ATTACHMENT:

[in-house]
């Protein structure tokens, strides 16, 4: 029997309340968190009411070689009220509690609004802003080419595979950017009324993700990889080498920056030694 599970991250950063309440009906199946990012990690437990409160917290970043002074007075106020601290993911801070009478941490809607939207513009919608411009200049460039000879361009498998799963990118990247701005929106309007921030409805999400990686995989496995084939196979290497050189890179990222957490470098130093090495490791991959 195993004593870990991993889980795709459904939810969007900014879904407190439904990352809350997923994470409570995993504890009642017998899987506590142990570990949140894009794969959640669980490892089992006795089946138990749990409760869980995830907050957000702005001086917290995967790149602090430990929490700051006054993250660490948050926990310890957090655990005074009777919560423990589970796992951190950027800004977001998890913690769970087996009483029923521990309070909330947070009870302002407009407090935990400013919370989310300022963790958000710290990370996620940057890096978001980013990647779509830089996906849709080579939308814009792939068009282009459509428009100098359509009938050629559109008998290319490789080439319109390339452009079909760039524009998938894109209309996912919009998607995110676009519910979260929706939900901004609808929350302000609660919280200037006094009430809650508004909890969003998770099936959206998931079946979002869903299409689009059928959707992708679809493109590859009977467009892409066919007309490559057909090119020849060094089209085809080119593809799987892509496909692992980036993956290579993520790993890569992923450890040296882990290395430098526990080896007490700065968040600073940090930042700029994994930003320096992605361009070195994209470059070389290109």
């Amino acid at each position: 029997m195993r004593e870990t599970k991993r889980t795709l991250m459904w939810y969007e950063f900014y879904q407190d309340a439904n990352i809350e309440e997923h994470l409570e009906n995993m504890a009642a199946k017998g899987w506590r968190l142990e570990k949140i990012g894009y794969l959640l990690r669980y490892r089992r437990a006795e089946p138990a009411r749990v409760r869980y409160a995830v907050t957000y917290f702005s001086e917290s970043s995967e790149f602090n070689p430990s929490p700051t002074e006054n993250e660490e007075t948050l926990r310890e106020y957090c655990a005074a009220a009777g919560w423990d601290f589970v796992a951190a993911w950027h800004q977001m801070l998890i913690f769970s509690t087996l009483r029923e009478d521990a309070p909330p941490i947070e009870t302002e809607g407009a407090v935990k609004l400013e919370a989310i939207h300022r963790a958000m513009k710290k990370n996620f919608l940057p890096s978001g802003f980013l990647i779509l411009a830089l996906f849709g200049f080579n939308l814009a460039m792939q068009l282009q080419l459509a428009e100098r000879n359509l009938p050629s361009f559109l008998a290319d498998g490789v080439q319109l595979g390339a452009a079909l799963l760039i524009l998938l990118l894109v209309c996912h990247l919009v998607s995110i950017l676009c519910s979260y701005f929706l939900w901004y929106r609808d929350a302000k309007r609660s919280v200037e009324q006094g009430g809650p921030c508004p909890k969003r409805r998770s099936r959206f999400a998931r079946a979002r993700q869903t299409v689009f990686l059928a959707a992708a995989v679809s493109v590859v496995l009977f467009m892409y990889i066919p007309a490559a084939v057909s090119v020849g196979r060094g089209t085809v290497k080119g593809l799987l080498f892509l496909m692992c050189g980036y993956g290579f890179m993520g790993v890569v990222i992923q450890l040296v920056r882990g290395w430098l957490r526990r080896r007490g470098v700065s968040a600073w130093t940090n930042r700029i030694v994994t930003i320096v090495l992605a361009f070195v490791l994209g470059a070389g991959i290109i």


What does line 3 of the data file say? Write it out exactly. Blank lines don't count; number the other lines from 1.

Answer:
């Amino acid at each position: 029997m195993r004593e870990t599970k991993r889980t795709l991250m459904w939810y969007e950063f900014y879904q407190d309340a439904n990352i809350e309440e997923h994470l409570e009906n995993m504890a009642a199946k017998g899987w506590r968190l142990e570990k949140i990012g894009y794969l959640l990690r669980y490892r089992r437990a006795e089946p138990a009411r749990v409760r869980y409160a995830v907050t957000y917290f702005s001086e917290s970043s995967e790149f602090n070689p430990s929490p700051t002074e006054n993250e660490e007075t948050l926990r310890e106020y957090c655990a005074a009220a009777g919560w423990d601290f589970v796992a951190a993911w950027h800004q977001m801070l998890i913690f769970s509690t087996l009483r029923e009478d521990a309070p909330p941490i947070e009870t302002e809607g407009a407090v935990k609004l400013e919370a989310i939207h300022r963790a958000m513009k710290k990370n996620f919608l940057p890096s978001g802003f980013l990647i779509l411009a830089l996906f849709g200049f080579n939308l814009a460039m792939q068009l282009q080419l459509a428009e100098r000879n359509l009938p050629s361009f559109l008998a290319d498998g490789v080439q319109l595979g390339a452009a079909l799963l760039i524009l998938l990118l894109v209309c996912h990247l919009v998607s995110i950017l676009c519910s979260y701005f929706l939900w901004y929106r609808d929350a302000k309007r609660s919280v200037e009324q006094g009430g809650p921030c508004p909890k969003r409805r998770s099936r959206f999400a998931r079946a979002r993700q869903t299409v689009f990686l059928a959707a992708a995989v679809s493109v590859v496995l009977f467009m892409y990889i066919p007309a490559a084939v057909s090119v020849g196979r060094g089209t085809v290497k080119g593809l799987l080498f892509l496909m692992c050189g980036y993956g290579f890179m993520g790993v890569v990222i992923q450890l040296v920056r882990g290395w430098l957490r526990r080896r007490g470098v700065s968040a600073w130093t940090n930042r700029i030694v994994t930003i320096v090495l992605a361009f070195v490791l994209g470059a070389g991959i290109i």